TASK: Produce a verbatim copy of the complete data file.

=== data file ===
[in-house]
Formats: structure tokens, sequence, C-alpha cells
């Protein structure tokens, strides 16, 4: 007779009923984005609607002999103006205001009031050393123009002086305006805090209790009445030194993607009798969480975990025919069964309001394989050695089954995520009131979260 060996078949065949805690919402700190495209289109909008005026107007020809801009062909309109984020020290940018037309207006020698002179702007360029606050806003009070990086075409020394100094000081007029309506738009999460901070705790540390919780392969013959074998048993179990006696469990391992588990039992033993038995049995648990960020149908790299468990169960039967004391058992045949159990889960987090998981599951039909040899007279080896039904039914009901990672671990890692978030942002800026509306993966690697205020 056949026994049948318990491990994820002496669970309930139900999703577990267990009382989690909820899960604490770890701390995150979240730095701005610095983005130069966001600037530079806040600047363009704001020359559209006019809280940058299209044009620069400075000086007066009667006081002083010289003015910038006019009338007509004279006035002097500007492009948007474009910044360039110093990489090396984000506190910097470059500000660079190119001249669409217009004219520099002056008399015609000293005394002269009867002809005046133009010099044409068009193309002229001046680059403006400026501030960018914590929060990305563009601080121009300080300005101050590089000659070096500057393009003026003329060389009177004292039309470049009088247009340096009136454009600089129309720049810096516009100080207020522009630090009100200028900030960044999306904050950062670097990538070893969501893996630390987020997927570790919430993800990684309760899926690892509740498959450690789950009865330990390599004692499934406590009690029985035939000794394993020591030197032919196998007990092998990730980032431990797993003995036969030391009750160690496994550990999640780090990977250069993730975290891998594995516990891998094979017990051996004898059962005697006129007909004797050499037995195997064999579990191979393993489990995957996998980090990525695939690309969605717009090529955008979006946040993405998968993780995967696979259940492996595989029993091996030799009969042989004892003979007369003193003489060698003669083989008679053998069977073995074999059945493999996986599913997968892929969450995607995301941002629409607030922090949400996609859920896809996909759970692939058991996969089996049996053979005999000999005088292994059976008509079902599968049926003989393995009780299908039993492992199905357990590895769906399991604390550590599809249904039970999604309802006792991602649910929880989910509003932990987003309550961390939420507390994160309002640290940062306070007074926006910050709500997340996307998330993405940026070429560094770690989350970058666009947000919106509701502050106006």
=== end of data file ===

[in-house]
Formats: structure tokens, sequence, C-alpha cells
């Protein structure tokens, strides 16, 4: 007779009923984005609607002999103006205001009031050393123009002086305006805090209790009445030194993607009798969480975990025919069964309001394989050695089954995520009131979260 060996078949065949805690919402700190495209289109909008005026107007020809801009062909309109984020020290940018037309207006020698002179702007360029606050806003009070990086075409020394100094000081007029309506738009999460901070705790540390919780392969013959074998048993179990006696469990391992588990039992033993038995049995648990960020149908790299468990169960039967004391058992045949159990889960987090998981599951039909040899007279080896039904039914009901990672671990890692978030942002800026509306993966690697205020 056949026994049948318990491990994820002496669970309930139900999703577990267990009382989690909820899960604490770890701390995150979240730095701005610095983005130069966001600037530079806040600047363009704001020359559209006019809280940058299209044009620069400075000086007066009667006081002083010289003015910038006019009338007509004279006035002097500007492009948007474009910044360039110093990489090396984000506190910097470059500000660079190119001249669409217009004219520099002056008399015609000293005394002269009867002809005046133009010099044409068009193309002229001046680059403006400026501030960018914590929060990305563009601080121009300080300005101050590089000659070096500057393009003026003329060389009177004292039309470049009088247009340096009136454009600089129309720049810096516009100080207020522009630090009100200028900030960044999306904050950062670097990538070893969501893996630390987020997927570790919430993800990684309760899926690892509740498959450690789950009865330990390599004692499934406590009690029985035939000794394993020591030197032919196998007990092998990730980032431990797993003995036969030391009750160690496994550990999640780090990977250069993730975290891998594995516990891998094979017990051996004898059962005697006129007909004797050499037995195997064999579990191979393993489990995957996998980090990525695939690309969605717009090529955008979006946040993405998968993780995967696979259940492996595989029993091996030799009969042989004892003979007369003193003489060698003669083989008679053998069977073995074999059945493999996986599913997968892929969450995607995301941002629409607030922090949400996609859920896809996909759970692939058991996969089996049996053979005999000999005088292994059976008509079902599968049926003989393995009780299908039993492992199905357990590895769906399991604390550590599809249904039970999604309802006792991602649910929880989910509003932990987003309550961390939420507390994160309002640290940062306070007074926006910050709500997340996307998330993405940026070429560094770690989350970058666009947000919106509701502050106006």